More Cardinals Call for Change
In the last several months the Archbishop of Westminster, Cardinal Cormac Murphy -O’Connor, Cardinal Carlo Maria Martini and even Cardinal Joseph Ratzinger have spoken publicly about the need for more openness, decentralization and greater participation of clergy and laity in church decision making.
Cardinal Cormac Murphy-O’Connor’s new book At The Heart of the World (Darton, Longman andTodd) criticizes the Church for its failure to give clergy and laity an effective voice. He also accuses the Church of immaturity in the exercise of authority, calls for greater openness and transparency and questions if the Church has given bishops the shared responsibility advised by Vatican II: “Has sufficient provision been made to ensure consultation between the Pope and local Churches before important decisions are made at international or local level? These are major questions and the answers will not be found easily or overnight.” (As reported in the Tablet, March 6, 2004)
Cardinal Carlo Maria Martini, former archbishop of Milan said in April that the Church should be more democratic, allow women to be deacons and give laypeople a say in selecting bishops. Martini also said the conclave should include heads of the national bishops conferences and called for bishops synods to be given more of a decision making role than a consultative one as it has now. He called for a “permanent reigning council” to help run the Church with the pope. Martini was interviewed by the Rome newspaper Il Tempo. (Reuters, 4/7/2004)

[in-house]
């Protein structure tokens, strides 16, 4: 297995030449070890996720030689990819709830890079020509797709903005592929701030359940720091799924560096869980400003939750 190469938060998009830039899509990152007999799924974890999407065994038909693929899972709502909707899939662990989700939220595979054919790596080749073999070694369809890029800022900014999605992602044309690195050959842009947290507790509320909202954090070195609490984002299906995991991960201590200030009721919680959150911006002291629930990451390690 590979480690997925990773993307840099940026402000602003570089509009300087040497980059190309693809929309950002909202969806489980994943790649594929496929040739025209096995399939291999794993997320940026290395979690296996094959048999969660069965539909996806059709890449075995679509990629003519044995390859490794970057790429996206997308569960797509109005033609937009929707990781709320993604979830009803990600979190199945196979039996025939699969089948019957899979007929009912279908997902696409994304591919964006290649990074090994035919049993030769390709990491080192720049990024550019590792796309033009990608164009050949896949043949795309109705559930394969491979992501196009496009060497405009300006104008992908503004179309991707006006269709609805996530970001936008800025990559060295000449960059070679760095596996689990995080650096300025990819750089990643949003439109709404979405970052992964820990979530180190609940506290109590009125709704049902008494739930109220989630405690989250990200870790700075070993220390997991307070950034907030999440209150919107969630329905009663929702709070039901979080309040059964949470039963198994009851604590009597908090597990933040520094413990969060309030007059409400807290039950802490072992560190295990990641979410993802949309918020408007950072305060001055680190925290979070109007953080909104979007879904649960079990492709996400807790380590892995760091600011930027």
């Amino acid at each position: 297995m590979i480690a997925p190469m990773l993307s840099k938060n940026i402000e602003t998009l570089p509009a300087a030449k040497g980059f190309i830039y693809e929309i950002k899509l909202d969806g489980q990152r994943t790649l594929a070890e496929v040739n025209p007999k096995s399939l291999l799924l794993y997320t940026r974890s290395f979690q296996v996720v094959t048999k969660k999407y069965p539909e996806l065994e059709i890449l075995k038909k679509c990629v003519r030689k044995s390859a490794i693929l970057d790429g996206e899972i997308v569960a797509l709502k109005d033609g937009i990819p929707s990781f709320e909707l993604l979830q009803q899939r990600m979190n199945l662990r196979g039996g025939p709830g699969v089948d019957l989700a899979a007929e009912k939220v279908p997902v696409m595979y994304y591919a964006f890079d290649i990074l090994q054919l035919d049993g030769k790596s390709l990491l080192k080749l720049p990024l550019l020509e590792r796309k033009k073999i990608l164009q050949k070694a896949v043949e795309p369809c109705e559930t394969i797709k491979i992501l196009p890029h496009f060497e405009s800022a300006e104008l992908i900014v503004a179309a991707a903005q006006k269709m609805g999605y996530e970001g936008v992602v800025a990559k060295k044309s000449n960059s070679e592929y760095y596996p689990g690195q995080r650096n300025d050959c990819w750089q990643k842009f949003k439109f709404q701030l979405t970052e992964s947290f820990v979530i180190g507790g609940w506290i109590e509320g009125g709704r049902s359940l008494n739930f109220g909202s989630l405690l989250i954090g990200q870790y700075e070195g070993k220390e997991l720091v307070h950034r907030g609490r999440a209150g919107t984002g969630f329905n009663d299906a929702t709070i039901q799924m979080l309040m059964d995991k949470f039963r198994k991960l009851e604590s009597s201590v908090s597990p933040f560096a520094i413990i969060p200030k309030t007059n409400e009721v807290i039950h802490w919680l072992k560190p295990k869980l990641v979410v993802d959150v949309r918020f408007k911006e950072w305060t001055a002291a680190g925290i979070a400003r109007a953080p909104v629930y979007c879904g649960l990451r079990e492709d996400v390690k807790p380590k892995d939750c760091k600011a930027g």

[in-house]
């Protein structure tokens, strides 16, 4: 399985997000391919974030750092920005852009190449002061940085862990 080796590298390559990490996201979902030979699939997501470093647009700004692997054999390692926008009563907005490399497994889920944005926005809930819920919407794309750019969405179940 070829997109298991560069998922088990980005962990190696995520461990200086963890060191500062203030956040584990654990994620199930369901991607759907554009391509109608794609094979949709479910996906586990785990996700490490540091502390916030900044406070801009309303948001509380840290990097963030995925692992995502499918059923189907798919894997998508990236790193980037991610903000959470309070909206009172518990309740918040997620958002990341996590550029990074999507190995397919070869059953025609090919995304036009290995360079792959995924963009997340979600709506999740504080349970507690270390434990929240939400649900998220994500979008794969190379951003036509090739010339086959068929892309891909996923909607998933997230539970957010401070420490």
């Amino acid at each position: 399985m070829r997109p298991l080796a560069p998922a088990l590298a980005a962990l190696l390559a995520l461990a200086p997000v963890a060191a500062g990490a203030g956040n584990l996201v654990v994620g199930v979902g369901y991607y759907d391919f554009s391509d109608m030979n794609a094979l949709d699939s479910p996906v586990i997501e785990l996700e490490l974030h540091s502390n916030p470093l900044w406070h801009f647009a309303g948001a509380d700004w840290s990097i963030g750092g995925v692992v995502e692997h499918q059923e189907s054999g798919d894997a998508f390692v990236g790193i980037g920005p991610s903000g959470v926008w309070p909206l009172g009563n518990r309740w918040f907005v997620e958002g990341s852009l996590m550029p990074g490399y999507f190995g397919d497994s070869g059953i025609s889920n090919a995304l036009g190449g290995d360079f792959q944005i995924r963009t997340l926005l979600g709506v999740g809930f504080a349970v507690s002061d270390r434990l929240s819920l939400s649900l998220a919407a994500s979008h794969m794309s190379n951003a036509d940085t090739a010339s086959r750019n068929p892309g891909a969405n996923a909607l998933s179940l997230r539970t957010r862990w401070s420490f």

Cardinal Joseph Ratzinger admitted that there are instances in which the Vatican intervened too often in the affairs of the local church. He surprised journalists with his remarks following a requiem Mass for Cardinal Franz Konig in Vienna. As prefect of the Congregation of the Doctrine of the Faith, Ratzinger often clashed with Konig who advocated more decentralized church governance. He told journalists he was now prepared to think about where more decentralization could be applied in the Church saying it is important to both maintain unity and allow local Churches to develop their charisms. (as reported in the Tablet, April 3, 2004)